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North Korea, U.S. Hold Direct Talks In Beijing


http://gdb.rferl.org/FEE870F4-2665-464D-9468-848E77DA40D4_w203.jpg --> http://gdb.rferl.org/FEE870F4-2665-464D-9468-848E77DA40D4_mw800_mh600.jpg U.S. envoy Christopher Hill (file photo) (AFP) December 19, 2006 -- North Korean and U.S. financial officials today discussed the United States' economic sanctions against Pyongyang, on the sidelines of a six-party meeting in Beijing.


The Beijing talks are the first international negotiations in more than a year aimed at persuading North Korea to abandon its nuclear-weapons program.


The six-way meeting began on December 18, but today marked the first bilateral talks between the United States and North Korea.


The chief U.S. envoy to the negotiations, Christopher Hill, said the United States has renewed its objections to North Korea's nuclear program.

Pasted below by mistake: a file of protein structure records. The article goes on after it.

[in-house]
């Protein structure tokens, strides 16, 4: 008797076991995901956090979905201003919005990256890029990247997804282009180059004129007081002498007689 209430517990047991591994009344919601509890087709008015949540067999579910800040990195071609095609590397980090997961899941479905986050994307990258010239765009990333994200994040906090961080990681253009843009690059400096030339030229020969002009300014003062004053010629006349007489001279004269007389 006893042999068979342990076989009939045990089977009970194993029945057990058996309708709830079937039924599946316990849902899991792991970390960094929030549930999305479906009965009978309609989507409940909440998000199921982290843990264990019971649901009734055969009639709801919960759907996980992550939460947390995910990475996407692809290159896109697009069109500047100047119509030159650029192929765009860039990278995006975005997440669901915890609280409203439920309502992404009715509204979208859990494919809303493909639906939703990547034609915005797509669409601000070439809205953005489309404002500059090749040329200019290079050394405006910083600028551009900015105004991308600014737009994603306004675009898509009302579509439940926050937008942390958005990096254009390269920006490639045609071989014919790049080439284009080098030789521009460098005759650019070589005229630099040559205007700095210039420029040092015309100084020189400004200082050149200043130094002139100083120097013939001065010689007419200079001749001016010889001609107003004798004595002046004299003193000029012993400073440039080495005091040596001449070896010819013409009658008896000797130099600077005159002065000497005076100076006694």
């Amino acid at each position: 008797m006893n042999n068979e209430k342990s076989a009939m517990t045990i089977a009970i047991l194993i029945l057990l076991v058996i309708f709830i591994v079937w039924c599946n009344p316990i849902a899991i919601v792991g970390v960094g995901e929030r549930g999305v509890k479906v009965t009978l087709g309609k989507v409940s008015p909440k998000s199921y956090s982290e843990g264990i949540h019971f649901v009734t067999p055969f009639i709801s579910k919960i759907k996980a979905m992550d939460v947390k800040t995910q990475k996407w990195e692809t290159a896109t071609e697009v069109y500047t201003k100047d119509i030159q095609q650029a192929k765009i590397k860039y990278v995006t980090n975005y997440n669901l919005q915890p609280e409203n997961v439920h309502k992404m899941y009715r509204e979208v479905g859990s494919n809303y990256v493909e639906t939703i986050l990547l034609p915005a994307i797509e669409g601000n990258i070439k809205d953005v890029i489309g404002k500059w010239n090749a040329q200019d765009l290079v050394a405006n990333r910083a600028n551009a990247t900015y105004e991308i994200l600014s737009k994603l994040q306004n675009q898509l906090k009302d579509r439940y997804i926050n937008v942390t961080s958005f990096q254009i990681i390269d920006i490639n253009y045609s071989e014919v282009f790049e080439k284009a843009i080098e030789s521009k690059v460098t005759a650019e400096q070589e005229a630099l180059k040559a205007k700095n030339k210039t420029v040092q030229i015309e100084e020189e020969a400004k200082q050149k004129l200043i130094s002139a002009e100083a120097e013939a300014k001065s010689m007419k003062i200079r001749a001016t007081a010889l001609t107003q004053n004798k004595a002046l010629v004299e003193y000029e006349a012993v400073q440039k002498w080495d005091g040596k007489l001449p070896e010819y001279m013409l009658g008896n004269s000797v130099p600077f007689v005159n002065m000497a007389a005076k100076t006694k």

"We've made very clear we are not going to live with their nuclear weapons," Hill said. "No country is going to accept that North Korea should have nuclear weapons. North Korea needs schools, health stations, roads, airports. They need a lot of things. They need food. They need electricity. They don't need nuclear weapons."


The restart of the negotiations came after North Korea's first test of a nuclear device two months ago.


(compiled from agency reports)

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